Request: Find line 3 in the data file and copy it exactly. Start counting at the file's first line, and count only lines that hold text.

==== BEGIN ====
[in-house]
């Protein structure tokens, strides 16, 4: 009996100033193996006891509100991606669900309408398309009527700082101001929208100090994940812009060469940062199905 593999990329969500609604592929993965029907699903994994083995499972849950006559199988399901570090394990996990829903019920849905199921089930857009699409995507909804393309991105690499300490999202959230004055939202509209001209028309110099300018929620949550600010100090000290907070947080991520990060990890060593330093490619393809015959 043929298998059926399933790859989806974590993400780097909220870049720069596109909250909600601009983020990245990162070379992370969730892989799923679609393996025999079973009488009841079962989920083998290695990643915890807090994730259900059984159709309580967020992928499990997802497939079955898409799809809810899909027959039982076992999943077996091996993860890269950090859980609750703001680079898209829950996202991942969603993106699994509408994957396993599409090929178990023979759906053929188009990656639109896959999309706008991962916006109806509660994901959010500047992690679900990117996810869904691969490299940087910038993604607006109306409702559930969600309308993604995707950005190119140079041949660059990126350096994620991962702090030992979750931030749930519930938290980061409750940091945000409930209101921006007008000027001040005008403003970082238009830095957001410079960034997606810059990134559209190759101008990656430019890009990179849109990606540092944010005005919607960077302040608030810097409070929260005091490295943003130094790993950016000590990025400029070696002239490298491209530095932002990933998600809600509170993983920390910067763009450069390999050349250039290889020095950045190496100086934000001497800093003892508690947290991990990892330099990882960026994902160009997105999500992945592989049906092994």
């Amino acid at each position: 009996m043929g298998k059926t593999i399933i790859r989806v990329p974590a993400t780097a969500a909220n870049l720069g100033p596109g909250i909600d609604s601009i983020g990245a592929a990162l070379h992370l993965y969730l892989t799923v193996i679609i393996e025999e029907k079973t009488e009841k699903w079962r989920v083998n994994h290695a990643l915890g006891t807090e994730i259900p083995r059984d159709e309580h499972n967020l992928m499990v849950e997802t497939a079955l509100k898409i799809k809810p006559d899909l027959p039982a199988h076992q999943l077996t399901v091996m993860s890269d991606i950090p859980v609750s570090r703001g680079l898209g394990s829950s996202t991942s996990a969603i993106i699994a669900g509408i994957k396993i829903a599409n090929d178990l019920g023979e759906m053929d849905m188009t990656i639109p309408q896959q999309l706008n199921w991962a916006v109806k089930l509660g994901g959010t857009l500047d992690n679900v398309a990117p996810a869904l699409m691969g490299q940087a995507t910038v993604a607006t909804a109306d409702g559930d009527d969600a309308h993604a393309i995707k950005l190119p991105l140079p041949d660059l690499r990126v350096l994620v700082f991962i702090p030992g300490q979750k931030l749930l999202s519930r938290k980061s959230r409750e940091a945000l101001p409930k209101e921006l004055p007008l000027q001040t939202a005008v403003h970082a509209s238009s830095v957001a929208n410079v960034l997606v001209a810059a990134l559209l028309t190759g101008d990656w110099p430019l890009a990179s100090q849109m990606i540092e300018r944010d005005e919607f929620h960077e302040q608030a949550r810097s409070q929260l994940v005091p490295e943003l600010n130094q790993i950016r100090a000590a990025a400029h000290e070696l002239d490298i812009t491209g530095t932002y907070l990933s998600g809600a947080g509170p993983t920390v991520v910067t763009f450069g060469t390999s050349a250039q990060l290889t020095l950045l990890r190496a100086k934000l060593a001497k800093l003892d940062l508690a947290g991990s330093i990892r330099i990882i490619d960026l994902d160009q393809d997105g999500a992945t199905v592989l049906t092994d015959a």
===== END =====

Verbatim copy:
């Amino acid at each position: 009996m043929g298998k059926t593999i399933i790859r989806v990329p974590a993400t780097a969500a909220n870049l720069g100033p596109g909250i909600d609604s601009i983020g990245a592929a990162l070379h992370l993965y969730l892989t799923v193996i679609i393996e025999e029907k079973t009488e009841k699903w079962r989920v083998n994994h290695a990643l915890g006891t807090e994730i259900p083995r059984d159709e309580h499972n967020l992928m499990v849950e997802t497939a079955l509100k898409i799809k809810p006559d899909l027959p039982a199988h076992q999943l077996t399901v091996m993860s890269d991606i950090p859980v609750s570090r703001g680079l898209g394990s829950s996202t991942s996990a969603i993106i699994a669900g509408i994957k396993i829903a599409n090929d178990l019920g023979e759906m053929d849905m188009t990656i639109p309408q896959q999309l706008n199921w991962a916006v109806k089930l509660g994901g959010t857009l500047d992690n679900v398309a990117p996810a869904l699409m691969g490299q940087a995507t910038v993604a607006t909804a109306d409702g559930d009527d969600a309308h993604a393309i995707k950005l190119p991105l140079p041949d660059l690499r990126v350096l994620v700082f991962i702090p030992g300490q979750k931030l749930l999202s519930r938290k980061s959230r409750e940091a945000l101001p409930k209101e921006l004055p007008l000027q001040t939202a005008v403003h970082a509209s238009s830095v957001a929208n410079v960034l997606v001209a810059a990134l559209l028309t190759g101008d990656w110099p430019l890009a990179s100090q849109m990606i540092e300018r944010d005005e919607f929620h960077e302040q608030a949550r810097s409070q929260l994940v005091p490295e943003l600010n130094q790993i950016r100090a000590a990025a400029h000290e070696l002239d490298i812009t491209g530095t932002y907070l990933s998600g809600a947080g509170p993983t920390v991520v910067t763009f450069g060469t390999s050349a250039q990060l290889t020095l950045l990890r190496a100086k934000l060593a001497k800093l003892d940062l508690a947290g991990s330093i990892r330099i990882i490619d960026l994902d160009q393809d997105g999500a992945t199905v592989l049906t092994d015959a």